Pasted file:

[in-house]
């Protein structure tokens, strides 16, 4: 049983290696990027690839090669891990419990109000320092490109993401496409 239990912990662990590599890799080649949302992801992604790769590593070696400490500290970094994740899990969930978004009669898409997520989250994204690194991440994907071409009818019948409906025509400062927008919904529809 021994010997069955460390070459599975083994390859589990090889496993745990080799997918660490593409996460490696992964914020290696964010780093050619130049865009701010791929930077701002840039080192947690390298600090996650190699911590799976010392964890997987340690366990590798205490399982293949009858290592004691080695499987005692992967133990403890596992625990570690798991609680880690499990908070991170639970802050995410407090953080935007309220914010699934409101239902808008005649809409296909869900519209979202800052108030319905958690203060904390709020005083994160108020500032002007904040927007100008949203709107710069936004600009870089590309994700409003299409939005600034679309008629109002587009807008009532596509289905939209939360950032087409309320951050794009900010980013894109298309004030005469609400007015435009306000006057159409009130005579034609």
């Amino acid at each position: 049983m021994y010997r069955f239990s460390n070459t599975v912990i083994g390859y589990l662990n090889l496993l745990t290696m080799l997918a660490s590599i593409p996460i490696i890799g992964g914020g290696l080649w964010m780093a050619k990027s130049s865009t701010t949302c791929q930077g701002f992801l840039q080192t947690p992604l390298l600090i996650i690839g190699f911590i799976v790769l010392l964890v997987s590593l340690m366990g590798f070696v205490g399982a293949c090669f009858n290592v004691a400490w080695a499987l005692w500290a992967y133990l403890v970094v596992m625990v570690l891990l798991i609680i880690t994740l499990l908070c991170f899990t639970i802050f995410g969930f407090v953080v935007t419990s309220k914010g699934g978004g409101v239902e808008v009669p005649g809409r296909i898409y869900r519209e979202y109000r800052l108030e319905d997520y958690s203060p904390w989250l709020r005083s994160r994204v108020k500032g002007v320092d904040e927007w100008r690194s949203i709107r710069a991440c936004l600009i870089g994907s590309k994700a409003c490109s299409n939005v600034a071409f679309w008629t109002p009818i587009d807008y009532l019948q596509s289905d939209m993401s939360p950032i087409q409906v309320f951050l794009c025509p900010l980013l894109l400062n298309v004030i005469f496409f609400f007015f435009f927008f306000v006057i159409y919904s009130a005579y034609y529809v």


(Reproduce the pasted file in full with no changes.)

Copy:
[in-house]
């Protein structure tokens, strides 16, 4: 049983290696990027690839090669891990419990109000320092490109993401496409 239990912990662990590599890799080649949302992801992604790769590593070696400490500290970094994740899990969930978004009669898409997520989250994204690194991440994907071409009818019948409906025509400062927008919904529809 021994010997069955460390070459599975083994390859589990090889496993745990080799997918660490593409996460490696992964914020290696964010780093050619130049865009701010791929930077701002840039080192947690390298600090996650190699911590799976010392964890997987340690366990590798205490399982293949009858290592004691080695499987005692992967133990403890596992625990570690798991609680880690499990908070991170639970802050995410407090953080935007309220914010699934409101239902808008005649809409296909869900519209979202800052108030319905958690203060904390709020005083994160108020500032002007904040927007100008949203709107710069936004600009870089590309994700409003299409939005600034679309008629109002587009807008009532596509289905939209939360950032087409309320951050794009900010980013894109298309004030005469609400007015435009306000006057159409009130005579034609």
């Amino acid at each position: 049983m021994y010997r069955f239990s460390n070459t599975v912990i083994g390859y589990l662990n090889l496993l745990t290696m080799l997918a660490s590599i593409p996460i490696i890799g992964g914020g290696l080649w964010m780093a050619k990027s130049s865009t701010t949302c791929q930077g701002f992801l840039q080192t947690p992604l390298l600090i996650i690839g190699f911590i799976v790769l010392l964890v997987s590593l340690m366990g590798f070696v205490g399982a293949c090669f009858n290592v004691a400490w080695a499987l005692w500290a992967y133990l403890v970094v596992m625990v570690l891990l798991i609680i880690t994740l499990l908070c991170f899990t639970i802050f995410g969930f407090v953080v935007t419990s309220k914010g699934g978004g409101v239902e808008v009669p005649g809409r296909i898409y869900r519209e979202y109000r800052l108030e319905d997520y958690s203060p904390w989250l709020r005083s994160r994204v108020k500032g002007v320092d904040e927007w100008r690194s949203i709107r710069a991440c936004l600009i870089g994907s590309k994700a409003c490109s299409n939005v600034a071409f679309w008629t109002p009818i587009d807008y009532l019948q596509s289905d939209m993401s939360p950032i087409q409906v309320f951050l794009c025509p900010l980013l894109l400062n298309v004030i005469f496409f609400f007015f435009f927008f306000v006057i159409y919904s009130a005579y034609y529809v």